Blitzkrieg Anthology is a very difficult game, and this is amplified by the extreme micromanagement and poor unit AI in the game. Your units are not very smart, and need to be guided through each mission. This would not be a big deal if you were commanding ten units, but Blitzkrieg Anthology often features hundreds of units under your command at a time, so the game can get hectic and confusing quickly. Each of the units is given multiple attacks and abilities, but since you must manually switch attack modes and behaviors for each unit, this can get tiresome quickly. I don’t like losing a battle because I forgot to switch one artillery unit from smoke bombs to armor-piercing rounds, but it can happen in Blitzkrieg Anthology. The pathfinding is somewhat suspect as well; units will sometimes take long, winding routes to their destination. Plus, grouped units will not stick together in a cohesive unit, and mixed arms cannot be given formation orders, so a group of tanks and infantry will quickly devolve into the tanks way out ahead, being attack with no support as the infantry tries to close the gap. Units can sometimes get stuck on each other; this is really evident when trying to load and unload. If two pieces of anti-air artillery are next to each other and you wish to attach them to trucks, the trucks tend to run into each other, drive in circles, and take far too long to complete their order. The game is hard enough as it is without adding layers of complication.

Blitzkrieg Anthology, like most games, has some things it does well, and some things it does horribly. The campaign mode is the highlight of the game, offering a complete single-player experience. Other game modes are lacking, and the multiplayer aspect of the game could have been developed more. I do like the realistic approach of the game, as each unit has a singular function that it can fulfill, and successful completion of each mission requires using each unit for its intended purpose. However, the insane micromanagement, handholding, and poor unit AI bogs the game down and makes the large battles that are present in some missions completely overwhelming. The game does gradually increase the amount of units you control, but some better grouping must be done. It isn’t much of a problem in other games where the counter system is less developed, but in Blitzkrieg Anthology, not accounting for a specific enemy unit results in failure. Those gamers who can keep track of the location and given orders of hundreds of units at a time will find Blitzkrieg Anthology fulfilling, but most of us will probably want to wait to see the improvements that Blitzkrieg II brings to the table.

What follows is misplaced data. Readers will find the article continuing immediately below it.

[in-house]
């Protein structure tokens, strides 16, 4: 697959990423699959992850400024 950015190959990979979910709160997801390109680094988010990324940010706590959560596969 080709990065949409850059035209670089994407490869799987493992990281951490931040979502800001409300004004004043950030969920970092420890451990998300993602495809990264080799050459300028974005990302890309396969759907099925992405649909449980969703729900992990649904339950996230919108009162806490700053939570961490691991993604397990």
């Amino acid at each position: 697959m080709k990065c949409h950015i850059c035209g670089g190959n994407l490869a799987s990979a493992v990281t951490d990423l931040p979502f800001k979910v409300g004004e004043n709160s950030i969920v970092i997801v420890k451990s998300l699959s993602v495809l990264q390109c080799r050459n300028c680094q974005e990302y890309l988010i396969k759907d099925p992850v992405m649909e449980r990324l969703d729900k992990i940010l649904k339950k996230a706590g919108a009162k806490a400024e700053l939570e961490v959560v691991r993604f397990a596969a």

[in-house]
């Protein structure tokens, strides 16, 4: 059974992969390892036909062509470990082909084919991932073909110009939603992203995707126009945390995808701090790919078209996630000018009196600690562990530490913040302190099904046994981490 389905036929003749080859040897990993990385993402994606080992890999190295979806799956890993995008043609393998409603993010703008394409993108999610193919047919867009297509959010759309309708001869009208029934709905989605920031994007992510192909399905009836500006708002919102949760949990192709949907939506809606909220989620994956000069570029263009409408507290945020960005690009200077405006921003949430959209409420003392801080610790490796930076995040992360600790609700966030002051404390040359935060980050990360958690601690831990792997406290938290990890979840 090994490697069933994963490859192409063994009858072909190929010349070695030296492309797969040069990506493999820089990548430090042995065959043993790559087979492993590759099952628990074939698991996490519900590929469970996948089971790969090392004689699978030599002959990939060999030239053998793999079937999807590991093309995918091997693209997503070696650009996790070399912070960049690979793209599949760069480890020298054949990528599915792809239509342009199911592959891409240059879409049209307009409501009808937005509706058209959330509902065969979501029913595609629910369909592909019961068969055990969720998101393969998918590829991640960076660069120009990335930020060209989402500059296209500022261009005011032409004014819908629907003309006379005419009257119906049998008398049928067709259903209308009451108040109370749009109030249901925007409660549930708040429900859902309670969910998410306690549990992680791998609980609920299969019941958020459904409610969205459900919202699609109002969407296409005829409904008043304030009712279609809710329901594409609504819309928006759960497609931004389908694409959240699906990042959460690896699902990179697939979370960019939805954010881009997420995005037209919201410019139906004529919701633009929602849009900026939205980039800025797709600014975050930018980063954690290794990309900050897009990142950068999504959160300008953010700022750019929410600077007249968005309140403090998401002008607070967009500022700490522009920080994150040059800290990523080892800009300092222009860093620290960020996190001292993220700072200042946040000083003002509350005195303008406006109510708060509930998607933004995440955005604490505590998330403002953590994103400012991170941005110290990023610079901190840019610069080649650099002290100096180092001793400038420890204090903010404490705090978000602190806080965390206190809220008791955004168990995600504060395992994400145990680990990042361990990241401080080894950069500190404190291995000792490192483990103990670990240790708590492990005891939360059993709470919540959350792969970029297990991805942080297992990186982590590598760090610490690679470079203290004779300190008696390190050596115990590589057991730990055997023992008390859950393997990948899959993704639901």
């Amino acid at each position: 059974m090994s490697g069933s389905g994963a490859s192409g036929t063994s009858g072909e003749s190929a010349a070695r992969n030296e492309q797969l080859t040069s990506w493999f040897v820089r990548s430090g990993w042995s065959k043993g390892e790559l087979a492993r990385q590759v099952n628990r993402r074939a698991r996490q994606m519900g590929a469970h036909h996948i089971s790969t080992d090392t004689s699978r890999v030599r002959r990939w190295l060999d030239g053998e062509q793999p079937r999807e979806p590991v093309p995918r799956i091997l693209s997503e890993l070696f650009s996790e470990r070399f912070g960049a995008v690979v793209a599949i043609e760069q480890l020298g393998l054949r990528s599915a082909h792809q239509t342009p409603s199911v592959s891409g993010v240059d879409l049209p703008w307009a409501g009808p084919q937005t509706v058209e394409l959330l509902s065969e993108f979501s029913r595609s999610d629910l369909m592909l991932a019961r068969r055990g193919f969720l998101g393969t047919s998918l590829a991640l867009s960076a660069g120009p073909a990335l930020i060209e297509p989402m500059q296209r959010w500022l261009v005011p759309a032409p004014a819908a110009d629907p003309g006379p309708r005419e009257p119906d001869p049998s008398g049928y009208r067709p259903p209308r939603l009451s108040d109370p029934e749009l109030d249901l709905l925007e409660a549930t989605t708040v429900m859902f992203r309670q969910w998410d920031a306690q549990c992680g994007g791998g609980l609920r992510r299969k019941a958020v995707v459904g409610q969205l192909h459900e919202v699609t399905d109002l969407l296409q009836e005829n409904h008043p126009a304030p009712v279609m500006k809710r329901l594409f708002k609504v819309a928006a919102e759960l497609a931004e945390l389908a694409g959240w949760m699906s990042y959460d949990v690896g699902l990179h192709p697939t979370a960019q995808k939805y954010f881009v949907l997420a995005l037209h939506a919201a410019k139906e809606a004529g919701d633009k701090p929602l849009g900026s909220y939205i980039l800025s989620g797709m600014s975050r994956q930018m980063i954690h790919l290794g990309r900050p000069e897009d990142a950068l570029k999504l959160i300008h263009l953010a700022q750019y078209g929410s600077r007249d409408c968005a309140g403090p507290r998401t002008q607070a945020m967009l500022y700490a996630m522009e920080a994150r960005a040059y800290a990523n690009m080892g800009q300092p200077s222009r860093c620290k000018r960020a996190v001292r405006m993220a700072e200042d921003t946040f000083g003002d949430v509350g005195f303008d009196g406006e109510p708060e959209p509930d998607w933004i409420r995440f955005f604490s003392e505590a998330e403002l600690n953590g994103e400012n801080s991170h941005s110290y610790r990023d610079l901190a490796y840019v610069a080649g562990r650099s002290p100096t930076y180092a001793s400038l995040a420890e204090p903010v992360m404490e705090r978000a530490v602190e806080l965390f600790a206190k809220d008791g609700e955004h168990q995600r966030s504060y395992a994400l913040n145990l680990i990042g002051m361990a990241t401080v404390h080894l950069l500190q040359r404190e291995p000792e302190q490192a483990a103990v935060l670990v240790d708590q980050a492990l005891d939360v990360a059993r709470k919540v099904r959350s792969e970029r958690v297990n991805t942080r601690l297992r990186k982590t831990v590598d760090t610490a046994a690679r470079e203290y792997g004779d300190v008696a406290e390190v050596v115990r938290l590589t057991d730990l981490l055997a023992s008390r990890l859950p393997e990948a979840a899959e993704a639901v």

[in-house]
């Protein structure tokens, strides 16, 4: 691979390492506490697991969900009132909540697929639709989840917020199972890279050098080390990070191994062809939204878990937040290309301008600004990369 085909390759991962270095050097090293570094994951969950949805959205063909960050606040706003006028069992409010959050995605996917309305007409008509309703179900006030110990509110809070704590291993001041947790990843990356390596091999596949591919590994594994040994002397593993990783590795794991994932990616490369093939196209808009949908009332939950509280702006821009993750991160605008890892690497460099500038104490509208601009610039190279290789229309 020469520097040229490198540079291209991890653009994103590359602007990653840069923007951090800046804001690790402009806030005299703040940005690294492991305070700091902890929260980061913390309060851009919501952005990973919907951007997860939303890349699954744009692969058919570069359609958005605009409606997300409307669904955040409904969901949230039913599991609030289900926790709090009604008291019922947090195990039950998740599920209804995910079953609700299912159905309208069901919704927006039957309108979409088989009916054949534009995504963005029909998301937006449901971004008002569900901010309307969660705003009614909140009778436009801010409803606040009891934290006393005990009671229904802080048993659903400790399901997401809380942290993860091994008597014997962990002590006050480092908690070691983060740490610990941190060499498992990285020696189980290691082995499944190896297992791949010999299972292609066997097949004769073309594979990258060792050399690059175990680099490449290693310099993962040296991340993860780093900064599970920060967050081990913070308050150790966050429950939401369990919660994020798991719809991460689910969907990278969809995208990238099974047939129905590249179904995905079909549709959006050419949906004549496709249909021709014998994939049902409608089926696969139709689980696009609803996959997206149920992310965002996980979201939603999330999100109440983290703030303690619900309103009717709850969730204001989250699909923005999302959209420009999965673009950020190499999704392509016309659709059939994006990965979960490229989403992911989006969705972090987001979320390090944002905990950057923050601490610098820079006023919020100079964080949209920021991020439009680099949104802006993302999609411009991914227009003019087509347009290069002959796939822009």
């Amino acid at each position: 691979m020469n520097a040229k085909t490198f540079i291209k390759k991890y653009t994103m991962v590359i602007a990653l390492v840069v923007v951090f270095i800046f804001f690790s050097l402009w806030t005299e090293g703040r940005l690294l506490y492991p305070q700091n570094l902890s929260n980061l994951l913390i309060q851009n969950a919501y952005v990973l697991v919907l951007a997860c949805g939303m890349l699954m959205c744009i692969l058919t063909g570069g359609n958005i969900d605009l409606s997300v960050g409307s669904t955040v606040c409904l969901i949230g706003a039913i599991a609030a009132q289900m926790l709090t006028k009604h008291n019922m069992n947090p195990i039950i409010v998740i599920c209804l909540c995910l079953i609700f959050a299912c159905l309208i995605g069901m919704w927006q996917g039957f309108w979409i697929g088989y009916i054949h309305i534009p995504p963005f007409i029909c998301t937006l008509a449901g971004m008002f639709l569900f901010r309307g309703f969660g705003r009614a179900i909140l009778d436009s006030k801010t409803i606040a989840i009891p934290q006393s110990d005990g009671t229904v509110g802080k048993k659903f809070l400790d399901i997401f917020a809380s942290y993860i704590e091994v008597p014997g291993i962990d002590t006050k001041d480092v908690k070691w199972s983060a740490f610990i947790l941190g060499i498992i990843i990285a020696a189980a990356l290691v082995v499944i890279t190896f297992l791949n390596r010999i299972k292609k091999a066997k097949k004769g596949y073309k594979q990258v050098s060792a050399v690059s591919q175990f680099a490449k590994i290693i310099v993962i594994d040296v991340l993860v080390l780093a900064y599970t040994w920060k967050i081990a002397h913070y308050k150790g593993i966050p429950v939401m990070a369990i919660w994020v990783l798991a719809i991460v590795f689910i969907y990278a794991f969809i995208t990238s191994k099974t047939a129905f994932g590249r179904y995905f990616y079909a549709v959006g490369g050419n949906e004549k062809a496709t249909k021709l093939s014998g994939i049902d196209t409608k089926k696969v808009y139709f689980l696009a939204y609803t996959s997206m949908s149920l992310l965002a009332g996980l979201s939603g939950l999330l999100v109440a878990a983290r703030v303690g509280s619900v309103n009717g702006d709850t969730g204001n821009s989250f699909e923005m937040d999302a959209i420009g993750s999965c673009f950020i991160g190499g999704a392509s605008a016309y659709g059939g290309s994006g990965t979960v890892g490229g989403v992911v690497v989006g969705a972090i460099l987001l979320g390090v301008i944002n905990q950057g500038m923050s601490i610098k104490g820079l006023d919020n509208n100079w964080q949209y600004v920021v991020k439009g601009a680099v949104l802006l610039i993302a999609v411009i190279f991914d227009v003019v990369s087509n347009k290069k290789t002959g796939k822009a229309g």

Monday, September 19, 2005

DROD: Journey to Rooted Hold Review

DROD: Journey to Rooted Hold, developed and published by Caravel Games.
The Good: Long and pleasingly difficult, easy to learn, map editor, surprisingly not boring
The Not So Good: Below average graphics, requires much thought (me hurt brain? uh-oh!)
What say you? An intriguing and brainy puzzle game disguised as a dungeon crawler: 7/8

I’m not a huge fan of puzzle games. Usually there is not much depth involved; once you figure out the basic premise of the game, it becomes an exercise of repetition. Of course, these games have been some of the best sellers in history (see Tetris). I think some people are more geared towards puzzle games than others. This brings us to DROD: Journey to Rooted Hold, an updated an improved version of the original DROD, released quite a while back. This game marries the classic dungeon crawler (think Zelda) with an overall puzzle sheen. Will DROD: Journey to Rooted Hold satisfy my deep intellectual needs? Do I have deep intellectual needs?

One word comes to mind when thinking about the graphics and sound in DROD: Journey to Rooted Hold: budget. The graphics are definitely archaic, and could be easily inserted in a similar Nintendo product. Of course, part of the reason that the graphics are so basic has to do with the map editor, but really graphics are not an area of emphasis with this type of game. There is a difference between old-fashioned graphics and bad graphics, however, and at least everything in DROD: Journey to Rooted Hold is easy to see and never becomes a hindrance in the game. I much rather have graphics such as these than confusing 3-D graphics with bad camera angles. The sound in the game is also very basic, and sounds like it was recorded by an individual at his home computer (and probably was). Like the graphics, this doesn’t mean to say that they are bad; I actually smiled a little when I heard some of the voice acting in the game, not out of pity, but actually because it was funny. I’d like to say the sound has a “personal touch.” The background music, and especially the menu music, is very well done and fits the atmosphere of the game.